Students will take active roles in learning the game of chess and improving their skills, ability, and knowledge of the game. Students will read the course material, complete practice drills for each module, complete and submit all assessments and submit properly recorded (notated) games that they played. Course content includes: rules, strategy, tactics and algebraic notation (the 'language' of chess).
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Chandra Garcia uses continent-shaped puzzle pieces to teach her students about continental drift. Working in small groups and using fossil evidence, students must work cooperatively and find consensus among themselves to build their arguments.
Play a game and find out about a Nobel Prize awarded discovery or work! In this game you have to blood type each patient and give them a blood transfusion. Are you able to do that? If not, maybe you should read the introduction to blood typing before you start, otherwise you will put the patients' lives in danger!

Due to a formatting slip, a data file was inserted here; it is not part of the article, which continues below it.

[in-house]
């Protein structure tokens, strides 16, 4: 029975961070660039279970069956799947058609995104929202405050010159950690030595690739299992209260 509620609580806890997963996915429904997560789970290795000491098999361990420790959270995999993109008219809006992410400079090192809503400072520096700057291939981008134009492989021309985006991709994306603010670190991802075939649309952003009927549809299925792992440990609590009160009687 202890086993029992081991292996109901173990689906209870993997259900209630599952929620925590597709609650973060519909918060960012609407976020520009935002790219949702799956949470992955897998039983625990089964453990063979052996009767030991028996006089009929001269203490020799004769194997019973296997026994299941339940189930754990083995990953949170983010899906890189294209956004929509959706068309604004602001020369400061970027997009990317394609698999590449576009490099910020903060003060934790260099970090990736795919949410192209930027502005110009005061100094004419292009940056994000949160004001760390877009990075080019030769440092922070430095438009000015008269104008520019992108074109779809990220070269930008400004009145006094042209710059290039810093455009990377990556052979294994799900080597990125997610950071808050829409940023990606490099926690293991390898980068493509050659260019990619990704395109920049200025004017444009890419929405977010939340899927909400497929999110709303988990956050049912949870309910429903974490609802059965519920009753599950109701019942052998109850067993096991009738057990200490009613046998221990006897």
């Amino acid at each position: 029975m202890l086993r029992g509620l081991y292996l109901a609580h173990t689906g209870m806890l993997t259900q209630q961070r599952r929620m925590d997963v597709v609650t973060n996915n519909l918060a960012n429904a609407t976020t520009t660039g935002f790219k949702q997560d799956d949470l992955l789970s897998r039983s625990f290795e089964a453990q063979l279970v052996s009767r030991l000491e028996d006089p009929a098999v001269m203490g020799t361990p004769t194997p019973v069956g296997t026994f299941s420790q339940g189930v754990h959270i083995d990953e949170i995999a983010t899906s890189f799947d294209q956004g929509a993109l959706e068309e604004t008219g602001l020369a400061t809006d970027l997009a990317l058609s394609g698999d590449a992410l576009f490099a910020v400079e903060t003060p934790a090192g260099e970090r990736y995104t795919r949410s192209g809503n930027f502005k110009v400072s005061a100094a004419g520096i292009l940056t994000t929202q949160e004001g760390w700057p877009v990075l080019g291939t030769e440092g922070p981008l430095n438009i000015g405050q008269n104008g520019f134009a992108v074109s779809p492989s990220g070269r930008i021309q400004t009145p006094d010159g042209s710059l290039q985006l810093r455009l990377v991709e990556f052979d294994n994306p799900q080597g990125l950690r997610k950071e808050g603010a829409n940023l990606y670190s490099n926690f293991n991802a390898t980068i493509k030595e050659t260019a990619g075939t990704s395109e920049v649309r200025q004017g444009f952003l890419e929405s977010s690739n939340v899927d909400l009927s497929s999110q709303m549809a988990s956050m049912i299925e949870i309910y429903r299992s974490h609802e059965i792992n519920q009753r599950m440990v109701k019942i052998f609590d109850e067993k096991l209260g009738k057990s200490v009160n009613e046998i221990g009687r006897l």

Andrea Kowalchik has her students move around the room in pairs while solving proportion problems that are tacked to the walls. This lesson is easy to prepare, fun for students, and gets them working quickly while being active all at the same time.
At the University of St. Thomas in Minnesota, this engineering professor and her team demonstrate that science or engineering lessons can be found in almost anything -- and a sense of play can make those lessons accessible and incite young minds.